9

Welcome to the wonderful world of guitar. The guitar is a very versatile and portable instrument that you can enjoy anywhere you like. As you have discovered, fretted (or non fretted) stringed instruments such as guitar, ukulele. mandolin, or even violin, are very different from a keyboard instrument. With a piano, there is only one specific key per ...


9

If you have the option of an intrinsically easier piece that will teach them the same things, that's definitely a fine choice. However, yes I do believe that you are worrying too much. Playing different styles and arrangements of the same song is something I've always enjoyed doing, and I think it's actually beneficial. Something about the contrast allows ...


9

If you have the drive and dedication to get over the initial awkward and difficult learning curve then I don't see why you can't play any instrument you want. When I first started guitar at the age of 15 I played for probably about 3 weeks or so and then "quit" because I was getting so frustrated and felt like I'd never be able to get it. After about 3 ...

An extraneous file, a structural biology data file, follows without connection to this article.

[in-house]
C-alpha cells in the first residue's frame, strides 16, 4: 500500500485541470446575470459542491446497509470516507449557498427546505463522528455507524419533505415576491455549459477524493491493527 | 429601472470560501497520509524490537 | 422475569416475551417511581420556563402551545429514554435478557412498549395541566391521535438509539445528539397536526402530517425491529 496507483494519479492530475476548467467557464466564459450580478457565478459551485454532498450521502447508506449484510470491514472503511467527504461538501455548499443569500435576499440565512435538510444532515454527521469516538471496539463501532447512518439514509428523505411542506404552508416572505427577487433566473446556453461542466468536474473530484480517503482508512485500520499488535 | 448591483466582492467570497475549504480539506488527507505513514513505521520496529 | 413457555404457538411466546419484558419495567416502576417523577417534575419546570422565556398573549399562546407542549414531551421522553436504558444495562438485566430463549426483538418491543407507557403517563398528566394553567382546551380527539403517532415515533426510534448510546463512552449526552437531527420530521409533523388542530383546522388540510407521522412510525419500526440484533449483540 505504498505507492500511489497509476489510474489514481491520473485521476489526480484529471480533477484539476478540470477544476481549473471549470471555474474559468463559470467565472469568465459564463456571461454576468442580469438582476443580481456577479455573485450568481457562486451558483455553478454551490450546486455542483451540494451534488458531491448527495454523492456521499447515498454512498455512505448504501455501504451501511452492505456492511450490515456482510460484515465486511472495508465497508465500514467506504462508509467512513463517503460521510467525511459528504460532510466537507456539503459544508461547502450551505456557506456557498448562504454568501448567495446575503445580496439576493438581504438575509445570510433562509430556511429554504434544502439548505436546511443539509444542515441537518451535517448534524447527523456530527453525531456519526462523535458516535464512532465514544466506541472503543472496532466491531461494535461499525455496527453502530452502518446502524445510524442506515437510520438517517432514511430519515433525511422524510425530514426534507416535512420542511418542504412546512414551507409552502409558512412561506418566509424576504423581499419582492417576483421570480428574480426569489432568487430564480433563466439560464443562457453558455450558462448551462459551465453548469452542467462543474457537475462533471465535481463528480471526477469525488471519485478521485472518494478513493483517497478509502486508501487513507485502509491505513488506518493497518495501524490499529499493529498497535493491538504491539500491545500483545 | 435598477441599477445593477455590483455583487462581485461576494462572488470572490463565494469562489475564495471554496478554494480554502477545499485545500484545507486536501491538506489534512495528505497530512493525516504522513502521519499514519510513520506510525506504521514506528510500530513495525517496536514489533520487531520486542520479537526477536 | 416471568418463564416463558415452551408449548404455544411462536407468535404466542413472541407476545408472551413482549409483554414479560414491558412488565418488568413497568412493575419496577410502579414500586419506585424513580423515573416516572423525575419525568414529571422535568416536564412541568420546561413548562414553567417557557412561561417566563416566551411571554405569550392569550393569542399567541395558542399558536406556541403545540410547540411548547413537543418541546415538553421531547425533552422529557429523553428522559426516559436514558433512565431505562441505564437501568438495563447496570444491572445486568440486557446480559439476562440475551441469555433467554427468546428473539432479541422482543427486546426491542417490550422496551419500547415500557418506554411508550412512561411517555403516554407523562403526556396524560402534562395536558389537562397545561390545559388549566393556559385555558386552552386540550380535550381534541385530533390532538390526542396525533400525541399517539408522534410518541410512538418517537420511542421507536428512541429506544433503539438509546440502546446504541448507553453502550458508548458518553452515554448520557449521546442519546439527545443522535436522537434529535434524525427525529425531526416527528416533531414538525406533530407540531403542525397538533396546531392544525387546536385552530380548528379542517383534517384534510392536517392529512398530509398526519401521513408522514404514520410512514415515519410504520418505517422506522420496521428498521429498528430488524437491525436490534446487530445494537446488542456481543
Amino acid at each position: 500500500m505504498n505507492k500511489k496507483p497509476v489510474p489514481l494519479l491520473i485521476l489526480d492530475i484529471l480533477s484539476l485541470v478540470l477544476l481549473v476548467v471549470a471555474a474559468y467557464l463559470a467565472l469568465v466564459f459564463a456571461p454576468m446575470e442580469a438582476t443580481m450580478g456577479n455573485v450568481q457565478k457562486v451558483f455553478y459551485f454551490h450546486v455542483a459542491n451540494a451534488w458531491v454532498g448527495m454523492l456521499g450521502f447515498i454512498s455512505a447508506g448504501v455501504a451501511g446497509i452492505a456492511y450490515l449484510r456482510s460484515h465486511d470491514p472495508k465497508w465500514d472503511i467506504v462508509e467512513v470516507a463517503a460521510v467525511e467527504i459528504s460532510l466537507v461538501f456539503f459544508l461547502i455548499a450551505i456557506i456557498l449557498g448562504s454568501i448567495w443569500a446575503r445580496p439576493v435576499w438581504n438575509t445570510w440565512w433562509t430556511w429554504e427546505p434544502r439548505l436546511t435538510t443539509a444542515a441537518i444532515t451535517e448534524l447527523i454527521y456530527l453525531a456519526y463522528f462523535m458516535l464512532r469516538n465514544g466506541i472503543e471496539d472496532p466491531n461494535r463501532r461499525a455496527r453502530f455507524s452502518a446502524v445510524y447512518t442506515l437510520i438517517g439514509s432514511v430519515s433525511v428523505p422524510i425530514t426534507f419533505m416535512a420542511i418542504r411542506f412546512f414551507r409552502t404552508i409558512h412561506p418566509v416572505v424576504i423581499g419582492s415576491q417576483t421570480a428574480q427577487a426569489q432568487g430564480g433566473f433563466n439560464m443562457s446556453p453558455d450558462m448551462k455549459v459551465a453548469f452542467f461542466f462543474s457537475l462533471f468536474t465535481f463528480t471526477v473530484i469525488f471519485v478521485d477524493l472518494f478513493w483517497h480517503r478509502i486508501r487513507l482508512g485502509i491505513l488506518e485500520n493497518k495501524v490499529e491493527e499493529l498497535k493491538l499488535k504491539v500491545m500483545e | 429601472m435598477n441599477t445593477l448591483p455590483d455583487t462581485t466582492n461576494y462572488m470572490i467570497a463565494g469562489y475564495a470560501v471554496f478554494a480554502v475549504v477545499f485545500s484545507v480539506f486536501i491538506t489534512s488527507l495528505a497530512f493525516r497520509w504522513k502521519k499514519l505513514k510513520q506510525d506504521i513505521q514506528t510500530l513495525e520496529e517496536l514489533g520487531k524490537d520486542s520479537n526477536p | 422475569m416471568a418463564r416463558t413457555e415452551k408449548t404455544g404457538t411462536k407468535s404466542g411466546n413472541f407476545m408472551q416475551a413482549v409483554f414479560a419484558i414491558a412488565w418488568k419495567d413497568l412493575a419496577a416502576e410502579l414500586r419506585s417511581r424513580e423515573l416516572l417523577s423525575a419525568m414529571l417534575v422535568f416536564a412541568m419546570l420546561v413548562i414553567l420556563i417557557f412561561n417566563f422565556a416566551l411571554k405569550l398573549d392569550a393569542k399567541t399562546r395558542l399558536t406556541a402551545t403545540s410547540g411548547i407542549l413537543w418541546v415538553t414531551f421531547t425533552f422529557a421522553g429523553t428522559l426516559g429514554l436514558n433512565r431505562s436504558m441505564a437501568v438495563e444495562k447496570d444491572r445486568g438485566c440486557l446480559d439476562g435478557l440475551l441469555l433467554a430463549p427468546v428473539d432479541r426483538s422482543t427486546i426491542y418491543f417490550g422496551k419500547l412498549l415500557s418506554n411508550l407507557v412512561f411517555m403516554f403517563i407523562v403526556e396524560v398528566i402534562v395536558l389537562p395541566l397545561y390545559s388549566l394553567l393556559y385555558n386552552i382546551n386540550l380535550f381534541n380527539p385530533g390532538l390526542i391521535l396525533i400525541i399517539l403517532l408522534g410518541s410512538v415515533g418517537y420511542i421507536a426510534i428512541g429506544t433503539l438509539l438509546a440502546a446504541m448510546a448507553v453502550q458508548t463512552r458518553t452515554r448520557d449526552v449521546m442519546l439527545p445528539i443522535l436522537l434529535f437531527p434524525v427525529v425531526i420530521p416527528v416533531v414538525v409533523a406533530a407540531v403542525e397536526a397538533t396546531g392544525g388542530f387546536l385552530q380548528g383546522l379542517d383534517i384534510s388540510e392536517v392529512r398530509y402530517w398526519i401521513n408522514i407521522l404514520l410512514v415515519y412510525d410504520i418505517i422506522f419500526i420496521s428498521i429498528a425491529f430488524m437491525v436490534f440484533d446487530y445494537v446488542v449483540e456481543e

7

The first obvious (and therefore not really helpful ha) suggestion: Experiment. If you're having trouble with a section, play around with a couple different ways of doing it, even try things that seem unintuitive or "wrong", you may be surprised by something. But now for the real tips: Think in phrases. First read through the whole piece, and gain an ...


7

It is more commonly called "forearm rotation" because the forearm is what does the work, not the hand. The basic concept is that instead of doing all the work of playing by raising and lowering your fingers with your hand still, you rotate your forearm "inwards" (so your thumb moves down as your hand rotates) to help play a note with your thumb, and the ...